by Kim Borg
What happens when an organization experiences rapid growth due to an expanding client base but has an aging data center – housed in a building that has reached its electrical design maximum – and a local power company that is unable to provide additional capacity? The answer lies in seeking out expert guidance – and fast.Clearly, this Southeastern U.S. financial services company and its IT team needed a data center that was equipped to meet not only the business’ current processing, storage and networking requirements but also, more importantly, its ever growing future demands.
Whereas the average data center in the United States is about 20 years old, this 30-plus year-old data center’s life span had been extended well beyond its original design. Through consolidation, optimization and virtualization initiatives, the company had even been able to squeeze out an additional two years of power and cooling capacity.
Building A Better Business
So, what’s a burgeoning business to do? Well, that’s where the experts come in. The company engaged Forsythe (www.forsythe.com) – a company that specializes in IT infrastructure technology and integration – and its data center engineering practice to assess its existing 5,600-square-foot data center and determine the best approach for satisfying both current and future demands. A thorough 275-plus point assessment by Forsythe revealed that – as expected – the existing data center would be unable to take the organization where the business wanted and needed to go. As such, a new data center was recommended.
Good Things Come In Pairs: The Road to Building Twin Data Centers
Initially, the financial services organization decided that replacing their old data center environment with a new one was the best solution to their problem. However, as Forsythe took the company through the discovery process, a better – though decidedly unusual – solution emerged: design and build twin data centers, both about half the size of the planned single facility, to increase reliability and redundancy for the organization. These dual data centers, acting as active-active processing environments, would allow the IT organization the future option of downgrading or eliminating their external disaster recovery service and using some or all of the operational expense savings to offset the capital building costs.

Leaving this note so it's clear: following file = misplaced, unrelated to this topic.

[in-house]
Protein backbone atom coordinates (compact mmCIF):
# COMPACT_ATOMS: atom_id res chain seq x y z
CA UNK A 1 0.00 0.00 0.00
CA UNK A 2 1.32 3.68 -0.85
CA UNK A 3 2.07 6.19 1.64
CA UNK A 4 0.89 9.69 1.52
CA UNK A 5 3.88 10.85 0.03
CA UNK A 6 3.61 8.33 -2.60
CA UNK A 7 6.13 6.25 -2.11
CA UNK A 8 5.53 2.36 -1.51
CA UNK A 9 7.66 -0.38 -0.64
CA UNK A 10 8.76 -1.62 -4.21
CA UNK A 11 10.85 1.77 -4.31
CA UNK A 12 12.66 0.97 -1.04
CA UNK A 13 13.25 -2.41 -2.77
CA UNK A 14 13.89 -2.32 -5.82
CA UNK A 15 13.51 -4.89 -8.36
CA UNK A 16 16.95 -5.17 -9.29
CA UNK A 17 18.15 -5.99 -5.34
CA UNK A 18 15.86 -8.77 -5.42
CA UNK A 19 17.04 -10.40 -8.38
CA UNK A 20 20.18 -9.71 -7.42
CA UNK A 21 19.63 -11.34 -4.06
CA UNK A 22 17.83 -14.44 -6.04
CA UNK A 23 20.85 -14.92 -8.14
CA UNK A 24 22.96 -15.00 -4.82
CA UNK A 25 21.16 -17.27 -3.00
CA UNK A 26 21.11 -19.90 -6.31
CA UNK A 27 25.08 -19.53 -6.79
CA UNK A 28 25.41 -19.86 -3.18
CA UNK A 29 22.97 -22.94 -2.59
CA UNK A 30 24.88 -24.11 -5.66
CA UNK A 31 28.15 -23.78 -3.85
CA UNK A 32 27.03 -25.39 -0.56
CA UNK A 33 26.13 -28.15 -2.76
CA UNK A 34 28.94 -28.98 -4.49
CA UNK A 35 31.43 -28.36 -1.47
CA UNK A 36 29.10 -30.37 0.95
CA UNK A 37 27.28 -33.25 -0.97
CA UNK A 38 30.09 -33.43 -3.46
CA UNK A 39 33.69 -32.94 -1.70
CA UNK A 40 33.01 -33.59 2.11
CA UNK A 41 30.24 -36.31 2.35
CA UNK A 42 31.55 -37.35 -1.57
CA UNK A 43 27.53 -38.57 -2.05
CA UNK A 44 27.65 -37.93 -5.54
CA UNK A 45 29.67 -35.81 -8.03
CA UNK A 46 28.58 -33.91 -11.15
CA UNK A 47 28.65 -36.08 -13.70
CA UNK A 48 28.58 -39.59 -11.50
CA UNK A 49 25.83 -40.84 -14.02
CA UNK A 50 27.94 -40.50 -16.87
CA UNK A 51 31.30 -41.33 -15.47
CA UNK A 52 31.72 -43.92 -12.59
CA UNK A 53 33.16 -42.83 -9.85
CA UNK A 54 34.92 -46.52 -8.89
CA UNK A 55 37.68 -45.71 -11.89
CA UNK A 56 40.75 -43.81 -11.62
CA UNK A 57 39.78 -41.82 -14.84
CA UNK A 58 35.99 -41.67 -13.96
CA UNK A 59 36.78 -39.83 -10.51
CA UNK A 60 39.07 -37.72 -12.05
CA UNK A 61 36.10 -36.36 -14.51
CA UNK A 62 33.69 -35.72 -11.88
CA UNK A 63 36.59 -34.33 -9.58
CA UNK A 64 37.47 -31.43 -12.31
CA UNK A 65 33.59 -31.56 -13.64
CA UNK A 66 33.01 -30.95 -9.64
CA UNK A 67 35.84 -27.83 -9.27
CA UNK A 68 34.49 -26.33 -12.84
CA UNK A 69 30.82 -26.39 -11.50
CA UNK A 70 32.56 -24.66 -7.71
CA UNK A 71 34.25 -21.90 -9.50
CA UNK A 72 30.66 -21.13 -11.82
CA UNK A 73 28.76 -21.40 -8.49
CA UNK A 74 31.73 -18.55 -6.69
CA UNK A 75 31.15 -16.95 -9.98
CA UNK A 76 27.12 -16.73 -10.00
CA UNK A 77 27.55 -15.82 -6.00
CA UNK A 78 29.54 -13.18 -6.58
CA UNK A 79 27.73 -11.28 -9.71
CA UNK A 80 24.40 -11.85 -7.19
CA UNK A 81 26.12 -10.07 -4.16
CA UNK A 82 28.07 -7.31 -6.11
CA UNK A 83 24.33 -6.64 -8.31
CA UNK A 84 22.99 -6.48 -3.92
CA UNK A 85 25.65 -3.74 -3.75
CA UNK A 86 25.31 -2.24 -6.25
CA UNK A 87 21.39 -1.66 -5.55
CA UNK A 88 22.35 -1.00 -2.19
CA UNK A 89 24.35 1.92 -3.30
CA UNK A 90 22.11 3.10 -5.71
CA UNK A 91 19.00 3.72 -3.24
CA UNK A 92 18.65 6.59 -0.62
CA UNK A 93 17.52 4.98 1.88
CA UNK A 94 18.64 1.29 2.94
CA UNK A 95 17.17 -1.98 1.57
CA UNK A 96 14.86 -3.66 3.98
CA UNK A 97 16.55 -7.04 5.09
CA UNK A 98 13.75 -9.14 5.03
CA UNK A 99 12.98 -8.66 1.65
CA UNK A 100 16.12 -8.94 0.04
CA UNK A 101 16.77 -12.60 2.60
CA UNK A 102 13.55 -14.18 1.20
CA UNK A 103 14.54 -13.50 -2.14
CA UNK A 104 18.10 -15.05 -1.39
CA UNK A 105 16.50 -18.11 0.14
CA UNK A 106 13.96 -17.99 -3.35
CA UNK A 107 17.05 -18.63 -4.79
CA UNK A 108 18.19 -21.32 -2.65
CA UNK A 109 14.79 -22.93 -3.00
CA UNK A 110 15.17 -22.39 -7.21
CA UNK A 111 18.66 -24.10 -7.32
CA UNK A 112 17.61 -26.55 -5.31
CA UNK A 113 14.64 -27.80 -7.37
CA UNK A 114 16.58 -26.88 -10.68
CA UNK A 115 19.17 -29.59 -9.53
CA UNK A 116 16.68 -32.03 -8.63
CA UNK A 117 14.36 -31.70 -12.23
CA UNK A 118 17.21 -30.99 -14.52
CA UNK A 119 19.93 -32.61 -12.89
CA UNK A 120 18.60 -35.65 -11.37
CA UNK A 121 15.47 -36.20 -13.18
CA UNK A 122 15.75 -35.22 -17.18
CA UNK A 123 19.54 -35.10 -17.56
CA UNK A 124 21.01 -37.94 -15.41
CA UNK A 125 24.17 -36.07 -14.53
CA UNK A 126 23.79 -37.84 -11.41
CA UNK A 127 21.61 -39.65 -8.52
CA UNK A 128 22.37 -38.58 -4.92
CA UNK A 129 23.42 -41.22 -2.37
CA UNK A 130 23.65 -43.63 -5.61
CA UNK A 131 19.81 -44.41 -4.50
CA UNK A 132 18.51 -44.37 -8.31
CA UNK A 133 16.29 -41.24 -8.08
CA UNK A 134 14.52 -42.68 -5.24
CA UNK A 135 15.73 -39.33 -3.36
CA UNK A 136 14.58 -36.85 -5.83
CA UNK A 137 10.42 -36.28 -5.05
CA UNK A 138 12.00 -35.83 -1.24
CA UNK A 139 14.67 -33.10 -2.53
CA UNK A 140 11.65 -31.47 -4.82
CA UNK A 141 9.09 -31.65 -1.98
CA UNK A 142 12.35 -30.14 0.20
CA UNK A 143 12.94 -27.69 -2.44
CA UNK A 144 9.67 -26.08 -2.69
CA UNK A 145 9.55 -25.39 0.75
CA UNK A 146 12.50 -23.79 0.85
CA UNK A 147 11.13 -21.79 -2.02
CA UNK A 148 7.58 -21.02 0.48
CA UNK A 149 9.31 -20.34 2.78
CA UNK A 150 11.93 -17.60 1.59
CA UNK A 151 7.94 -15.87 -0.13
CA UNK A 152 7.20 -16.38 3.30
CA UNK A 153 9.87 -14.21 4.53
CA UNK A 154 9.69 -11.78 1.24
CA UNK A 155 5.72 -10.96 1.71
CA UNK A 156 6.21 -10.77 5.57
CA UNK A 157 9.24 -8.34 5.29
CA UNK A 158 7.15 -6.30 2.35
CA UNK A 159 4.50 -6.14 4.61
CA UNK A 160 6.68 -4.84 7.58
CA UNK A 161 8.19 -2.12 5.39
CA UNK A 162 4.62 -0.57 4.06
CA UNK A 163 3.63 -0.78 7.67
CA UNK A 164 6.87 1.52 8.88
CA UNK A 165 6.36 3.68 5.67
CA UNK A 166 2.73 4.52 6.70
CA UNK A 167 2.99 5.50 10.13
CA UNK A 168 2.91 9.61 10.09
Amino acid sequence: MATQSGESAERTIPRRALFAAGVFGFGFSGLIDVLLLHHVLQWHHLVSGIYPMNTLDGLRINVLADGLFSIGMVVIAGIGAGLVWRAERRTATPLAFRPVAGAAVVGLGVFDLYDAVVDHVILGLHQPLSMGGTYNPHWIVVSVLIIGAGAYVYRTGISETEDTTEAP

Focusing on these priorities, Forsythe first developed various design scenarios for the two data centers, which was a key step in the process because the challenge with any data center design lies in ensuring each data center fits into its unique geographic location. While the exteriors may differ, the interiors needed to be designed identically to cultivate effective and efficient facility and IT operations.
Next, Forsythe created a data center “facility concept plan,” which was essentially a ‘road map’ providing preliminary scope of the project, preliminary floor plan drawings/schematics and a preliminary capital budget. Needless to say, designing and constructing a data is not only a large capital investment but also a rare occurrence, so building an approvable business cases requires significant time, effort and multiple plan iterations.
Distance Makes The Data Centers Grow Fonder
Forsythe also organized the site selection process, ruling out less ‘weather-friendly’ locations and ensuring each proposed data center would be serviced by separate electrical substations and different telecommunications central offices. It was crucial that the two data centers were far enough apart that a single episode of severe weather or utility outage wouldn’t affect both data centers simultaneously, yet close enough to the company’s headquarters so the firm could easily staff all three locations.
Once the project was approved, Forsythe oversaw the entire dual data center design and build from start to finish; this included assisting in general contractor and major subcontractor selection, supervising construction project management and commissioning the facilities.
The result: two flexible and modular state-of-the-art data centers, designed and built identically to support an active-active operational model. The facilities – which are about 20 miles apart – are both Tier Level III designs (providing 99.982% availability) with 6-kilowatt per cabinet footprint of redundant power, ultra-efficient UPS and N+1 cooling. Each facility also boasts multiple level physical security, which includes numerous cameras, a building management system and an integrated audio/visual system. Additionally, all intra-data center communication is achieved via 10GB fiber unified solutions.
These two data centers will not only help support the company’s future growth for years to come but also allow IT to deliver services more effectively, efficiently and at a lower cost. Also, the building systems technologies incorporated into these new data centers have set the standard for future technology upgrades to other non-data-center properties owned and operated by the company.
What’s more, Forsythe’s participation in the project yielded a financial result
$600,000 favorable to budget and allowed the project to be completed 90 days
ahead of schedule. Thinking outside the box – and outside the traditional data
center environment, in this case – clearly has its benefits.
Kim Borg is the editorial manager at WestWorld Productions, Inc., publishers of Computer Technology Review.